Two Day Course on Native Gangs and Drugs in Tribal Housing

National American Indian Housing Council Presents:



As methamphetamine and pharmaceutical drug abuse in tribal housing communities has increased significantly in recent years, so has the growing activity of Native gangs. This two-day program will cover the latest information on this problem and help you increase the awareness of the current gang and drug trafficking threats occurring in tribal housing communities. The course will also cover ways to create effective abatement and prevention strategies for your tribal housing and resident services programs.

Register Here.


  • Examine the drug trafficking impact in Indian Country
  • Learn about Native gangs throughout Indian Country
  • Identify Native gang graffiti and identifiers
  • Examine the types of drugs involved in drug trafficking
  • Learn about drugs of abuse in Indian Country
  • Learn about proactive approaches and action plans to address gangs in tribal communities





Tribal housing staff, tribal housing board/committee members, tribal council members, tribal law enforcement, tribal service providers, and others involved or interested in combating gang and drug problems in tribal housing are encouraged to attend.


To view the agenda, click here.  The training will convene from 8:30am to 4:30pm on both days. Please plan your travel accordingly.






Indian Country Training is a division of Lamar Associates, a 100 percent native-owned company providing results-oriented solutions to manage difficult and complex crime and drug issues throughout Indian Country. Indian Country Training provides a vast network of professionals and resources to address training and technical assistance in Methamphetamine, Prescription Drug Abuse, Native Gangs, Criminal Jurisdiction, Community Policing, Criminal Investigation, Intelligence-led Policing, Security Programs and Crime Prevention.


Ray Perales

Director of Training for Lamar Associates

Mr. Perales, of Southern Arapaho descent, has over 20 years of experience in key positions such as the Deputy Public Safety Director for the Fort Peck Assiniboine and Sioux Tribes and was the National Director of Training for the Native American Alliance Foundation where he developed curriculum funded by the U.S. Department of Justice, Bureau of Justice Assistance for training tribal community teams in the development of Tribal Healing to Wellness Courts (Drug Courts) nationwide.  He was also Chief of Police of the Poplar City Police Department.  Ray’s work has taken him all over the United States working with various tribal and non-tribal organizations on a multitude of initiatives designed to empower communities and organizations through the development and implementation of comprehensive strategies involving law enforcement, prosecution, social services, education, spiritual leaders, community members and youth to address issues of crime, juvenile delinquency, truancy, violence, and substance abuse.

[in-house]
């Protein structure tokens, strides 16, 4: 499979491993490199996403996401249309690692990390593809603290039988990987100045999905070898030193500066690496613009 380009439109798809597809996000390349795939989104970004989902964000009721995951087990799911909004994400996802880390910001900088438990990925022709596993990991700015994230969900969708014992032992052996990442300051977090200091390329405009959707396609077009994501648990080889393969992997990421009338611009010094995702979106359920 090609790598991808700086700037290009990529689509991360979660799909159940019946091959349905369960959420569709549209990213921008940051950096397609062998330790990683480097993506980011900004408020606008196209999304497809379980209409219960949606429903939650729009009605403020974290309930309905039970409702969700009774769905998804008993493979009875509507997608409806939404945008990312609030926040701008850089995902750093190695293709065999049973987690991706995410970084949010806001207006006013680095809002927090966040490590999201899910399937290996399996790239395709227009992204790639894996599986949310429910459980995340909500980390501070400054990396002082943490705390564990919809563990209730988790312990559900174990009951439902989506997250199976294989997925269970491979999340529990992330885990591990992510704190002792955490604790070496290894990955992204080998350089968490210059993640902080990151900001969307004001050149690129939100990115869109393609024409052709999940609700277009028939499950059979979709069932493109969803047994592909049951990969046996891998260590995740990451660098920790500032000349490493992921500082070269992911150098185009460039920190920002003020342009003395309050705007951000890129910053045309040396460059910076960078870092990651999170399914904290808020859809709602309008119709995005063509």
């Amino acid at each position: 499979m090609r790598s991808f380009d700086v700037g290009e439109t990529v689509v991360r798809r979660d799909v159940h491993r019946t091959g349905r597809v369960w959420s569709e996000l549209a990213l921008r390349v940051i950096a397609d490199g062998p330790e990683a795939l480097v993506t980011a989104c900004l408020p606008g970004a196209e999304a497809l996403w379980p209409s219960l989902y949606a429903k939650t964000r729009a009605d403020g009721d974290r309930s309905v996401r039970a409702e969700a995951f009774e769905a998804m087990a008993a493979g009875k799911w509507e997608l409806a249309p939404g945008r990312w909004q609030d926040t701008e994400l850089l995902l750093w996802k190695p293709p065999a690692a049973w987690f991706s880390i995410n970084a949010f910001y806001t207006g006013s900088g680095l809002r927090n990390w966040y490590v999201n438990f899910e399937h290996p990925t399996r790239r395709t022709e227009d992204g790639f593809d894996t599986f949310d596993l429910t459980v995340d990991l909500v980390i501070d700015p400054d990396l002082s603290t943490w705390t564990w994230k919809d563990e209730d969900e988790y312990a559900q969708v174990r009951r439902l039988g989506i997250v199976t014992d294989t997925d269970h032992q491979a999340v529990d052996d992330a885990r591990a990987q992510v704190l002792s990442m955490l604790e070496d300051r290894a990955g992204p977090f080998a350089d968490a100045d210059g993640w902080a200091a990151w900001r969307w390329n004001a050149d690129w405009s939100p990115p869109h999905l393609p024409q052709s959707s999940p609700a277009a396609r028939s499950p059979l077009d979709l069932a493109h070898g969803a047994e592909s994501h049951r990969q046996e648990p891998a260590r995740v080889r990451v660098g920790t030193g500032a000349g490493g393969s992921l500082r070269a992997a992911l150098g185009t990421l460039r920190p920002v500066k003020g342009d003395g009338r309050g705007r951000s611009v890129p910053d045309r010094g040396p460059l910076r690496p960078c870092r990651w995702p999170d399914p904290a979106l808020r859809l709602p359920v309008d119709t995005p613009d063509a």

Joely Heavy Runner

Training and Technical Assistance Consultant

Indian Countr
y Training, a Division of Lamar Associates

Mr. Heavy Runner, an enrolled member of the Blackfeet Tribe of Montana, is a former federal law enforcement professional for the U.S. Army and Bureau of Indian Affairs. His specialized experience is federal and tribal criminal justice, physical security, and crime prevention. His diverse background includes 10 years in the Indian housing field providing risk management services, crime prevention, and security operations. He developed a model housing security program, which was recognized by the Department of Housing and Urban Development. He is an enrolled member of the Blackfeet Tribe of Montana. 


Ron Glensor

Training and Technical Assistance Consultant

Indian Country Training, a Division of Lamar Associates

Mr. Glensor, Ph.D. is a retired deputy chief of police who has trained over 500 departments throughout the United States, Great Britain and Australia. He developed one of the first publications for the Department of Justice to examine violent crime in Indian Country. He is widely considered an expert in the field of community policing. He is the recipient of the Gary P. Hayes Award from the Policy Executive Research Forum.  Mr. Glensor also co-authored the book Hope and Harmony: How Seven Native Communities Reduced Crime and Violence.

Training will be provided by:
Lamar Associates- Indian Country Training


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